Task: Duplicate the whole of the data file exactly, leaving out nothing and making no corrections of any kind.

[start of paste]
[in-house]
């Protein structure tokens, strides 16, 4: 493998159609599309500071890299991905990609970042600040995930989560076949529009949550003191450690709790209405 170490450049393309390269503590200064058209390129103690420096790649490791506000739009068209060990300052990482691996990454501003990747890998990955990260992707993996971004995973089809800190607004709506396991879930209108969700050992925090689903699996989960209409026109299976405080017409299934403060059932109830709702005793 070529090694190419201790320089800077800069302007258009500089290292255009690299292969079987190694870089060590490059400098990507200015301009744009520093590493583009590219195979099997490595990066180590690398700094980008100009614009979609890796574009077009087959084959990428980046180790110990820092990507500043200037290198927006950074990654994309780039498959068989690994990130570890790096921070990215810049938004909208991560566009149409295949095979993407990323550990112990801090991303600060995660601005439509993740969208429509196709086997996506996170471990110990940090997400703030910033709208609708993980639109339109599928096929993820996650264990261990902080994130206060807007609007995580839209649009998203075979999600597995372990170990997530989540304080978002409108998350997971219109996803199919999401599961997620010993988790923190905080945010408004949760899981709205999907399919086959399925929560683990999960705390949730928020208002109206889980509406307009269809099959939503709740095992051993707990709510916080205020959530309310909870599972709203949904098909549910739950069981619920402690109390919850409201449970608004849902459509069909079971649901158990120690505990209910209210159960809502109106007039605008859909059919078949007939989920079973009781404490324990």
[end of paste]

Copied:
[in-house]
């Protein structure tokens, strides 16, 4: 493998159609599309500071890299991905990609970042600040995930989560076949529009949550003191450690709790209405 170490450049393309390269503590200064058209390129103690420096790649490791506000739009068209060990300052990482691996990454501003990747890998990955990260992707993996971004995973089809800190607004709506396991879930209108969700050992925090689903699996989960209409026109299976405080017409299934403060059932109830709702005793 070529090694190419201790320089800077800069302007258009500089290292255009690299292969079987190694870089060590490059400098990507200015301009744009520093590493583009590219195979099997490595990066180590690398700094980008100009614009979609890796574009077009087959084959990428980046180790110990820092990507500043200037290198927006950074990654994309780039498959068989690994990130570890790096921070990215810049938004909208991560566009149409295949095979993407990323550990112990801090991303600060995660601005439509993740969208429509196709086997996506996170471990110990940090997400703030910033709208609708993980639109339109599928096929993820996650264990261990902080994130206060807007609007995580839209649009998203075979999600597995372990170990997530989540304080978002409108998350997971219109996803199919999401599961997620010993988790923190905080945010408004949760899981709205999907399919086959399925929560683990999960705390949730928020208002109206889980509406307009269809099959939503709740095992051993707990709510916080205020959530309310909870599972709203949904098909549910739950069981619920402690109390919850409201449970608004849902459509069909079971649901158990120690505990209910209210159960809502109106007039605008859909059919078949007939989920079973009781404490324990």